Oops! It’s been pointed out that I jumped from “I can’t build it myself” to “I’ve ordered my shed” with no explanation of what it is I’ve ordered! Sorry. I decided to go with a Mennonite shed company in Tucson (4.5 hours away). They deliver free! http://www.Mennoniteshed.com. If you go to their website, many of their sheds look like this:
Really cute, right?! Especially with that hobbit door! Well, that’s a problem because it’s a shed door, and it wouldn’t keep the cold out in winter. It’s actually a square door, with the arch painted on. Also these are just 6′ walls. So I’m getting 8′ sidewalls and a regular house-type exterior door with 9-light window. I love that they have roof overhangs all the way around, and the floor joists are 2×6 12″ on center, not the usual 16″. They’re willing to provide continuous soffit and roof vents, floor insulation and double pane windows. To me, nothing screams “garden shed” more than those roofs that stop at the walls, with no overhangs. Also it’ll have a 5/12 roof pitch, not that really shallow pitch most of the sheds have. Mine will look more like a tiny house! There might even be space for a small loft; I’m waiting to see just how much headroom there’d be.
I also really like that they don’t use those ugle galvanized metal plates to hold the roof trusses together. Here’s what theirs look like:
So it’s going to be 10×16, with three 24×36 single hung windows (with double pane glass) and just the one door, no double doors on the end. They really gave me a good price, for all the extras (double pane glass, house-type door, floor insulation, soffit & roof vents) they are only adding $400 to the stock price! I staked out 10×16 on my site and it’s HUGE! Almost 3 times the size I’ve been living in!
My first task will be to add reflective radiant barrier to the roof and sidewalls. It really reduces the amount of heat buildup inside the shack in summer! I’ll leave a 1″ gap between the roof and the radiant barrier, to let the vents do their job and carry the heat away. This makes for what they call a “hot roof” which does shorten the lifespan, but at my age (69 today!), who cares? It’ll still outlive me. I will also need to leave a 3/4″ gap between the radiant barrier and the inside of the siding, and that heat will have nowhere to go but at least it won’t be leaching into the interior space. I found some foil-covered 3/4″ rigid foam board at Lowes that I’ll be using. I was so happy to see that; it combines two steps into one! The alternative is to staple Reflectix (foil-backed bubble wrap) to each of the joists & studs, then add the rigid foam or other insulation.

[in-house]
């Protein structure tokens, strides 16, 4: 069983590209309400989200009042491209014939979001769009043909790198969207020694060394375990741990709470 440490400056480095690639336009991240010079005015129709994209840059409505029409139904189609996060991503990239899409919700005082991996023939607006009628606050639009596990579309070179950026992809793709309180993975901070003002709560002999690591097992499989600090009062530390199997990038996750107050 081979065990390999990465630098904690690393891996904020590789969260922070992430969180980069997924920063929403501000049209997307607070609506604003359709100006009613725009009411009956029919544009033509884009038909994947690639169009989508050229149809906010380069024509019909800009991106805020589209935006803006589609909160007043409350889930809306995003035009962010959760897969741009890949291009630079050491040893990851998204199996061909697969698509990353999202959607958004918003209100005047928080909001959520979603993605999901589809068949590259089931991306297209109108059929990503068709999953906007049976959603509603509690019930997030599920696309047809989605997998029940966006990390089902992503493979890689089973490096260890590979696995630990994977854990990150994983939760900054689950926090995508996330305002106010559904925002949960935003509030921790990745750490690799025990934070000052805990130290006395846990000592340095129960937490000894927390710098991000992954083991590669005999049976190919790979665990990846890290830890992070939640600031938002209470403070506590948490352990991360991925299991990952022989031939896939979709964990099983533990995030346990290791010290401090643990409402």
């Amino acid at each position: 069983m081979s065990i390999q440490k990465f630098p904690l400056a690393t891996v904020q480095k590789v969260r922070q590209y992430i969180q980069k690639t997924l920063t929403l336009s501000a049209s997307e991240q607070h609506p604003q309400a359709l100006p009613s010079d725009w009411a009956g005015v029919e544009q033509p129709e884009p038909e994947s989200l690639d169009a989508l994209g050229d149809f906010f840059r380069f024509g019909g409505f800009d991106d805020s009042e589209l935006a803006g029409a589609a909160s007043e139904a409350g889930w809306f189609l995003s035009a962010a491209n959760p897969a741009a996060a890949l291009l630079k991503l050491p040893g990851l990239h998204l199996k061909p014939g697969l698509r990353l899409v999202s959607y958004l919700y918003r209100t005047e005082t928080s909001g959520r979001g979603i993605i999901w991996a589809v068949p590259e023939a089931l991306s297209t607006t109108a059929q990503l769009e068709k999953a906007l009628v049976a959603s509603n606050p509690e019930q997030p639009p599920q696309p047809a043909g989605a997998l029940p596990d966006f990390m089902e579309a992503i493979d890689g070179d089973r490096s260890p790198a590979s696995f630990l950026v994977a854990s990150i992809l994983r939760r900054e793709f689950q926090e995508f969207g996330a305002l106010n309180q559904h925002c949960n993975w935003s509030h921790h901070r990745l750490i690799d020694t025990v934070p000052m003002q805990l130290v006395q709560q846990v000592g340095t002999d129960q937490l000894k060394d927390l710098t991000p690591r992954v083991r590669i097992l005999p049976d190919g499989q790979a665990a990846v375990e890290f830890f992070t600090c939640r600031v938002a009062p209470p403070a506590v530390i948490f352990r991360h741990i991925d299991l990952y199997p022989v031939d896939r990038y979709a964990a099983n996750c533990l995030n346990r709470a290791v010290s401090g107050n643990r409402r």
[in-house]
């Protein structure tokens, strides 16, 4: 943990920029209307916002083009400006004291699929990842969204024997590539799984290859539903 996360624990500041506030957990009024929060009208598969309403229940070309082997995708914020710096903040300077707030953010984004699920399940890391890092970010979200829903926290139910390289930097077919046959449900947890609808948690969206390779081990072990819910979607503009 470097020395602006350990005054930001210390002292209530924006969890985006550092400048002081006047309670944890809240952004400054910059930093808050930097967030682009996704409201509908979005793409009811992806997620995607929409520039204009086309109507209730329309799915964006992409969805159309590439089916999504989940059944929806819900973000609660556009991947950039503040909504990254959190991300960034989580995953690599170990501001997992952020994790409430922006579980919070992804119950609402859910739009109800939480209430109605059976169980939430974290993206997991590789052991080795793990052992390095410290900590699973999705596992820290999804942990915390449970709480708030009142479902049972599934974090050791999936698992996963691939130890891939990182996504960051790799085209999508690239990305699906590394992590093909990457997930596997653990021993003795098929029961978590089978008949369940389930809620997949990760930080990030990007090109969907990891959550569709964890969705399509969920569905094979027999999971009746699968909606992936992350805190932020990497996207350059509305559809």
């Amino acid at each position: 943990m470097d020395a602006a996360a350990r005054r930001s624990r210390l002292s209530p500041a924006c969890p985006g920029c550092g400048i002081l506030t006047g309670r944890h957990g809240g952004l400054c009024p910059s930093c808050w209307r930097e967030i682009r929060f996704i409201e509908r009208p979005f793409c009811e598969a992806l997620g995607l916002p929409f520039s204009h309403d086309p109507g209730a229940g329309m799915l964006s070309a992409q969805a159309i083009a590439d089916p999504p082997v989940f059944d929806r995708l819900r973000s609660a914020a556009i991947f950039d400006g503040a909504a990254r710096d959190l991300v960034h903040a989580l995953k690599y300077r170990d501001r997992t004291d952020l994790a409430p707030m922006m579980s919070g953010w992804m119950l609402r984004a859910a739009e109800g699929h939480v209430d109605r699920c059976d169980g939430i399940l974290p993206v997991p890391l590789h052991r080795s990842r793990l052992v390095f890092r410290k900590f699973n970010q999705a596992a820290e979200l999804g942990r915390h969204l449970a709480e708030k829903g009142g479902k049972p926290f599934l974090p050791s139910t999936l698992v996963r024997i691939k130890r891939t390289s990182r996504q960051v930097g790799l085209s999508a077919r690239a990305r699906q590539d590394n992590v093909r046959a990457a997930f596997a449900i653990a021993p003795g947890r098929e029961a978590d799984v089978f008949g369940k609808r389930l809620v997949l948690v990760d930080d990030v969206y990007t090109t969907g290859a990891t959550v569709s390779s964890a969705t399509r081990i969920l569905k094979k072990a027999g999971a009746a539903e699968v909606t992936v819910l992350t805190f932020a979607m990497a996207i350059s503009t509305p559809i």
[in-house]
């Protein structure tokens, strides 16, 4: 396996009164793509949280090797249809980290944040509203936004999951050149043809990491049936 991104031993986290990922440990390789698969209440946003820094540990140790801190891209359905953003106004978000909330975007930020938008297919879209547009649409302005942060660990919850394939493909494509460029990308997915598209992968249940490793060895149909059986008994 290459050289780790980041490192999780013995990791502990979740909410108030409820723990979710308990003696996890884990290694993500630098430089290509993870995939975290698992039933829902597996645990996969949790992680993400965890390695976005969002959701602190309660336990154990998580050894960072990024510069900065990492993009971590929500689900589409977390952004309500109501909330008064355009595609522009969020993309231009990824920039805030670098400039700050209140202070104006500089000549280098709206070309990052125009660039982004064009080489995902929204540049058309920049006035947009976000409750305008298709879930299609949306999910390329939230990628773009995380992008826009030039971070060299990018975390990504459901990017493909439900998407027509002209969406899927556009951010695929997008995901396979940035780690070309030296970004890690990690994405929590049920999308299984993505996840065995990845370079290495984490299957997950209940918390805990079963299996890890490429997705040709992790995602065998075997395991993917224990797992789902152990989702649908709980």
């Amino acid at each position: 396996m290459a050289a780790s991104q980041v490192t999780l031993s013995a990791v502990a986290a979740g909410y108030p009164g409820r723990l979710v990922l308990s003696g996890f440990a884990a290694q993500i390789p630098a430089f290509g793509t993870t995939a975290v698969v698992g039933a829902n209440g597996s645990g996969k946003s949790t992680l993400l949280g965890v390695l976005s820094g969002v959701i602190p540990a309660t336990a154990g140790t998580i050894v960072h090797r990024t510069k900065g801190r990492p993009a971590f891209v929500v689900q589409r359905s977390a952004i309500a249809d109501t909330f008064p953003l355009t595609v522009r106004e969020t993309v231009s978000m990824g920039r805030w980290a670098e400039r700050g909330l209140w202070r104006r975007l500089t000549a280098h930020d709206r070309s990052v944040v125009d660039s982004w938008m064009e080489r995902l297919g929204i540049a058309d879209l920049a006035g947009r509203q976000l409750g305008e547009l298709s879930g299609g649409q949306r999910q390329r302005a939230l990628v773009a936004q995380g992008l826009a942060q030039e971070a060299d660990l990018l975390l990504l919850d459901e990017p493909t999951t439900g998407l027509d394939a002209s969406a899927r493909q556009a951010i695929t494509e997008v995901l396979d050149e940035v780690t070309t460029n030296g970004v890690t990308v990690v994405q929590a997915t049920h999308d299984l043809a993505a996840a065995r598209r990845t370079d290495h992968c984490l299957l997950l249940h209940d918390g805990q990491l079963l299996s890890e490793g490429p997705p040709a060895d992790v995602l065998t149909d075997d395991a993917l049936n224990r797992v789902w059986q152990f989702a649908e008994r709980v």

I will use all rigid foam in the roof, as I’ve read that when it snows, it blows in the roof vent and can get everything all wet. They don’t have much snow here, but when it does, I sure don’t want my ceiling insulation getting all wet and moldy (which could happen if I used fiberglass) Besides, with just 2×6 roof joists, I’ll need the extra R-value of the foam.(Most real homes have 2×10’s or even 2×12’s, depending on the roof span). I looked at how much insulation is recommended for my area and it’s the same amount as the southern half of Michigan!! There’s no way I can match that, but at least it’s small and will be easy to heat.
And since I’m going to be making a 3/4″ airspace in the walls and adding 3/4″ foil/foam, I will only have 2″ of space left so I guess I’ll use the 2″ thick denim batts. Can you imagine installing fiberglass batts and then not having a shower afterward??!! Shudder!!
I’m still patiently waiting for a build date. They are thinking about pre-fabbing it and bringing all the components here to erect on-site. I’d love that!